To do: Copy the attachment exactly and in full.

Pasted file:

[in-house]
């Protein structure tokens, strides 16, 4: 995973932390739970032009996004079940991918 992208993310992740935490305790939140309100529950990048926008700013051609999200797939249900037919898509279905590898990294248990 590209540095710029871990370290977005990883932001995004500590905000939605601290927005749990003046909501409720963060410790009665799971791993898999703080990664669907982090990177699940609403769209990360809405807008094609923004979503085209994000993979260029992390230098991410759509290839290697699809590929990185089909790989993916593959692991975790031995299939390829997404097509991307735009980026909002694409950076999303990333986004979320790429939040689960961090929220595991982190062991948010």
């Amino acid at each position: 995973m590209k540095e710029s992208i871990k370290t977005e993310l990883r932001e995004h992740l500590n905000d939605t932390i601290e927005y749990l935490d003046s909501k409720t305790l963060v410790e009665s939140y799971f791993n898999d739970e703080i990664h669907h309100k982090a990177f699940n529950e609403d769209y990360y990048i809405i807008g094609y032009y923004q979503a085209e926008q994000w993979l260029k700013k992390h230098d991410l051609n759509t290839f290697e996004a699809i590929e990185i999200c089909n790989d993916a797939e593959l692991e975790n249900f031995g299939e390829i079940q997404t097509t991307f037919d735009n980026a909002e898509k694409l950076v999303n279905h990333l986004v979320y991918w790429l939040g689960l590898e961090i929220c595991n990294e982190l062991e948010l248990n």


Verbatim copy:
[in-house]
């Protein structure tokens, strides 16, 4: 995973932390739970032009996004079940991918 992208993310992740935490305790939140309100529950990048926008700013051609999200797939249900037919898509279905590898990294248990 590209540095710029871990370290977005990883932001995004500590905000939605601290927005749990003046909501409720963060410790009665799971791993898999703080990664669907982090990177699940609403769209990360809405807008094609923004979503085209994000993979260029992390230098991410759509290839290697699809590929990185089909790989993916593959692991975790031995299939390829997404097509991307735009980026909002694409950076999303990333986004979320790429939040689960961090929220595991982190062991948010």
């Amino acid at each position: 995973m590209k540095e710029s992208i871990k370290t977005e993310l990883r932001e995004h992740l500590n905000d939605t932390i601290e927005y749990l935490d003046s909501k409720t305790l963060v410790e009665s939140y799971f791993n898999d739970e703080i990664h669907h309100k982090a990177f699940n529950e609403d769209y990360y990048i809405i807008g094609y032009y923004q979503a085209e926008q994000w993979l260029k700013k992390h230098d991410l051609n759509t290839f290697e996004a699809i590929e990185i999200c089909n790989d993916a797939e593959l692991e975790n249900f031995g299939e390829i079940q997404t097509t991307f037919d735009n980026a909002e898509k694409l950076v999303n279905h990333l986004v979320y991918w790429l939040g689960l590898e961090i929220c595991n990294e982190l062991e948010l248990n």